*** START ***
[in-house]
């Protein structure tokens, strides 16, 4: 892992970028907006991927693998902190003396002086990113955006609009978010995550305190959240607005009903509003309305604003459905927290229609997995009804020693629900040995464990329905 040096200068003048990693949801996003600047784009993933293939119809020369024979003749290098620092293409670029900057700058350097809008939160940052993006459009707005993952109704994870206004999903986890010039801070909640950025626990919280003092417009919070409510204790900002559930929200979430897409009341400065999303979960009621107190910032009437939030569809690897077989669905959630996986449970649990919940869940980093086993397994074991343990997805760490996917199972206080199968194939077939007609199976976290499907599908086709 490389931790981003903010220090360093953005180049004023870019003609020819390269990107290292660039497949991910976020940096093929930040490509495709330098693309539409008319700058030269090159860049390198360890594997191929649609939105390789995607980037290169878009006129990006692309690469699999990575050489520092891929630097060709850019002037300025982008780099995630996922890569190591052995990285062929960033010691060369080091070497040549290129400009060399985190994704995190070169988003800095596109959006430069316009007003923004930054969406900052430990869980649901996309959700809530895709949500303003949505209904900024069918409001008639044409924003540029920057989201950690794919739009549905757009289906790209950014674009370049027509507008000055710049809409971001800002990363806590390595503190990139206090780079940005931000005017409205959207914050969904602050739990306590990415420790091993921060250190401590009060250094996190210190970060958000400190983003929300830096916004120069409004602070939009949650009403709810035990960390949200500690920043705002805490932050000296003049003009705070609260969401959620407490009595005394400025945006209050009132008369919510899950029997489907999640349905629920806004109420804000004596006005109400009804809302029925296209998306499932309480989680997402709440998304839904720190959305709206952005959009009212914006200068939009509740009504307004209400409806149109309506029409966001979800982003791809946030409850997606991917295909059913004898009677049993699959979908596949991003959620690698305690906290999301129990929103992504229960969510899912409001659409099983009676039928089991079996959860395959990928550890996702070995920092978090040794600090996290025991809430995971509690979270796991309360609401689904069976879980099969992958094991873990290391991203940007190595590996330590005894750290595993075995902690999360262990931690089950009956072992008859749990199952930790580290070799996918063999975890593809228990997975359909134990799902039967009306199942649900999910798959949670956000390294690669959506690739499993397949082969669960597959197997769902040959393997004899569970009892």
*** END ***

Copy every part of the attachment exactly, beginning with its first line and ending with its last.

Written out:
[in-house]
């Protein structure tokens, strides 16, 4: 892992970028907006991927693998902190003396002086990113955006609009978010995550305190959240607005009903509003309305604003459905927290229609997995009804020693629900040995464990329905 040096200068003048990693949801996003600047784009993933293939119809020369024979003749290098620092293409670029900057700058350097809008939160940052993006459009707005993952109704994870206004999903986890010039801070909640950025626990919280003092417009919070409510204790900002559930929200979430897409009341400065999303979960009621107190910032009437939030569809690897077989669905959630996986449970649990919940869940980093086993397994074991343990997805760490996917199972206080199968194939077939007609199976976290499907599908086709 490389931790981003903010220090360093953005180049004023870019003609020819390269990107290292660039497949991910976020940096093929930040490509495709330098693309539409008319700058030269090159860049390198360890594997191929649609939105390789995607980037290169878009006129990006692309690469699999990575050489520092891929630097060709850019002037300025982008780099995630996922890569190591052995990285062929960033010691060369080091070497040549290129400009060399985190994704995190070169988003800095596109959006430069316009007003923004930054969406900052430990869980649901996309959700809530895709949500303003949505209904900024069918409001008639044409924003540029920057989201950690794919739009549905757009289906790209950014674009370049027509507008000055710049809409971001800002990363806590390595503190990139206090780079940005931000005017409205959207914050969904602050739990306590990415420790091993921060250190401590009060250094996190210190970060958000400190983003929300830096916004120069409004602070939009949650009403709810035990960390949200500690920043705002805490932050000296003049003009705070609260969401959620407490009595005394400025945006209050009132008369919510899950029997489907999640349905629920806004109420804000004596006005109400009804809302029925296209998306499932309480989680997402709440998304839904720190959305709206952005959009009212914006200068939009509740009504307004209400409806149109309506029409966001979800982003791809946030409850997606991917295909059913004898009677049993699959979908596949991003959620690698305690906290999301129990929103992504229960969510899912409001659409099983009676039928089991079996959860395959990928550890996702070995920092978090040794600090996290025991809430995971509690979270796991309360609401689904069976879980099969992958094991873990290391991203940007190595590996330590005894750290595993075995902690999360262990931690089950009956072992008859749990199952930790580290070799996918063999975890593809228990997975359909134990799902039967009306199942649900999910798959949670956000390294690669959506690739499993397949082969669960597959197997769902040959393997004899569970009892």